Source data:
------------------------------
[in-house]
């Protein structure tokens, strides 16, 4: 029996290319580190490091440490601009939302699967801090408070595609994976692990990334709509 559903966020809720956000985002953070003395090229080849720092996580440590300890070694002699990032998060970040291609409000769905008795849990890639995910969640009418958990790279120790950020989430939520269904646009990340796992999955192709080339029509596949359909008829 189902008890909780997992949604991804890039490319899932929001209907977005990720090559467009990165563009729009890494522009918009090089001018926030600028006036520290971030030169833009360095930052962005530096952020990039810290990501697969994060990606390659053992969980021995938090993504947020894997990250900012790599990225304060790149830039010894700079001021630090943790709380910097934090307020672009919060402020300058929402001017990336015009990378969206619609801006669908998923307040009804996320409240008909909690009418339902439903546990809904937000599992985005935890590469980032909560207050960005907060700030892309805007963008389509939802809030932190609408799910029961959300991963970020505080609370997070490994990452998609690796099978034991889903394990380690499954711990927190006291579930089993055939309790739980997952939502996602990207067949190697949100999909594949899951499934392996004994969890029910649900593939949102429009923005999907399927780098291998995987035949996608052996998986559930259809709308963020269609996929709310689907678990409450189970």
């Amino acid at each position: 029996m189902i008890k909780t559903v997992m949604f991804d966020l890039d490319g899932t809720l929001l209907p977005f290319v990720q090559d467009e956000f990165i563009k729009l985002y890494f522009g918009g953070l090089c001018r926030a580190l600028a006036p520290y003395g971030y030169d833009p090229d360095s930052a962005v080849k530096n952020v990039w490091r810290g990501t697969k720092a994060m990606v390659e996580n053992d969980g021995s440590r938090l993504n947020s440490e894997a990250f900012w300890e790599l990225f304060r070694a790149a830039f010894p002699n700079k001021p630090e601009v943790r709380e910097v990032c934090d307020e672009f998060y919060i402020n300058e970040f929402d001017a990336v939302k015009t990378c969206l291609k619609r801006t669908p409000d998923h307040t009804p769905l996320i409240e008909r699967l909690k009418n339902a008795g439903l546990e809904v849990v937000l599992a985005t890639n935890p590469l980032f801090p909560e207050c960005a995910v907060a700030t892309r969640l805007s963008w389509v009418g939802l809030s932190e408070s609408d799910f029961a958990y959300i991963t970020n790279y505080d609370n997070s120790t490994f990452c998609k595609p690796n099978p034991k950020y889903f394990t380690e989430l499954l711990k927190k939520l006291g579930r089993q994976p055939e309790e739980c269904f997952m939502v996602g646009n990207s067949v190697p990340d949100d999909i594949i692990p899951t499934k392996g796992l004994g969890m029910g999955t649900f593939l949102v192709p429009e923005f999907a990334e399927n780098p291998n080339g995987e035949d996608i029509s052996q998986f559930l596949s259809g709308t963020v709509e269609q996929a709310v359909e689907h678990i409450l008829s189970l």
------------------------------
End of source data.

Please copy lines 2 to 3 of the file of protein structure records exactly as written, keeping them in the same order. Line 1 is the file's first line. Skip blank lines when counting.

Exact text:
């Protein structure tokens, strides 16, 4: 029996290319580190490091440490601009939302699967801090408070595609994976692990990334709509 559903966020809720956000985002953070003395090229080849720092996580440590300890070694002699990032998060970040291609409000769905008795849990890639995910969640009418958990790279120790950020989430939520269904646009990340796992999955192709080339029509596949359909008829 189902008890909780997992949604991804890039490319899932929001209907977005990720090559467009990165563009729009890494522009918009090089001018926030600028006036520290971030030169833009360095930052962005530096952020990039810290990501697969994060990606390659053992969980021995938090993504947020894997990250900012790599990225304060790149830039010894700079001021630090943790709380910097934090307020672009919060402020300058929402001017990336015009990378969206619609801006669908998923307040009804996320409240008909909690009418339902439903546990809904937000599992985005935890590469980032909560207050960005907060700030892309805007963008389509939802809030932190609408799910029961959300991963970020505080609370997070490994990452998609690796099978034991889903394990380690499954711990927190006291579930089993055939309790739980997952939502996602990207067949190697949100999909594949899951499934392996004994969890029910649900593939949102429009923005999907399927780098291998995987035949996608052996998986559930259809709308963020269609996929709310689907678990409450189970």
């Amino acid at each position: 029996m189902i008890k909780t559903v997992m949604f991804d966020l890039d490319g899932t809720l929001l209907p977005f290319v990720q090559d467009e956000f990165i563009k729009l985002y890494f522009g918009g953070l090089c001018r926030a580190l600028a006036p520290y003395g971030y030169d833009p090229d360095s930052a962005v080849k530096n952020v990039w490091r810290g990501t697969k720092a994060m990606v390659e996580n053992d969980g021995s440590r938090l993504n947020s440490e894997a990250f900012w300890e790599l990225f304060r070694a790149a830039f010894p002699n700079k001021p630090e601009v943790r709380e910097v990032c934090d307020e672009f998060y919060i402020n300058e970040f929402d001017a990336v939302k015009t990378c969206l291609k619609r801006t669908p409000d998923h307040t009804p769905l996320i409240e008909r699967l909690k009418n339902a008795g439903l546990e809904v849990v937000l599992a985005t890639n935890p590469l980032f801090p909560e207050c960005a995910v907060a700030t892309r969640l805007s963008w389509v009418g939802l809030s932190e408070s609408d799910f029961a958990y959300i991963t970020n790279y505080d609370n997070s120790t490994f990452c998609k595609p690796n099978p034991k950020y889903f394990t380690e989430l499954l711990k927190k939520l006291g579930r089993q994976p055939e309790e739980c269904f997952m939502v996602g646009n990207s067949v190697p990340d949100d999909i594949i692990p899951t499934k392996g796992l004994g969890m029910g999955t649900f593939l949102v192709p429009e923005f999907a990334e399927n780098p291998n080339g995987e035949d996608i029509s052996q998986f559930l596949s259809g709308t963020v709509e269609q996929a709310v359909e689907h678990i409450l008829s189970l």